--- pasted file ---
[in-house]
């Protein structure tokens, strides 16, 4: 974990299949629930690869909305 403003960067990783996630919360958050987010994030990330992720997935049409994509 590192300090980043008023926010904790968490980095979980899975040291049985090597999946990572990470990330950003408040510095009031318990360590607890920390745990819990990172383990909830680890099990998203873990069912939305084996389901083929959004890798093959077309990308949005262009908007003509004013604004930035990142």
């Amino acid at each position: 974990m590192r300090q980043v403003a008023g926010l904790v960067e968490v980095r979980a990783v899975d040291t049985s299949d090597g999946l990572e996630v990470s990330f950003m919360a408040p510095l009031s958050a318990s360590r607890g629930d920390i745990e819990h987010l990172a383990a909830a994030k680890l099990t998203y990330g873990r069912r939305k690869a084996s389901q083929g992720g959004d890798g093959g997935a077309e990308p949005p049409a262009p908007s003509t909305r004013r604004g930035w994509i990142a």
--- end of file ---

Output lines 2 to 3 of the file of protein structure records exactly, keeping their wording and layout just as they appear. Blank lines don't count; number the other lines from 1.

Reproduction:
């Protein structure tokens, strides 16, 4: 974990299949629930690869909305 403003960067990783996630919360958050987010994030990330992720997935049409994509 590192300090980043008023926010904790968490980095979980899975040291049985090597999946990572990470990330950003408040510095009031318990360590607890920390745990819990990172383990909830680890099990998203873990069912939305084996389901083929959004890798093959077309990308949005262009908007003509004013604004930035990142």
């Amino acid at each position: 974990m590192r300090q980043v403003a008023g926010l904790v960067e968490v980095r979980a990783v899975d040291t049985s299949d090597g999946l990572e996630v990470s990330f950003m919360a408040p510095l009031s958050a318990s360590r607890g629930d920390i745990e819990h987010l990172a383990a909830a994030k680890l099990t998203y990330g873990r069912r939305k690869a084996s389901q083929g992720g959004d890798g093959g997935a077309e990308p949005p049409a262009p908007s003509t909305r004013r604004g930035w994509i990142a």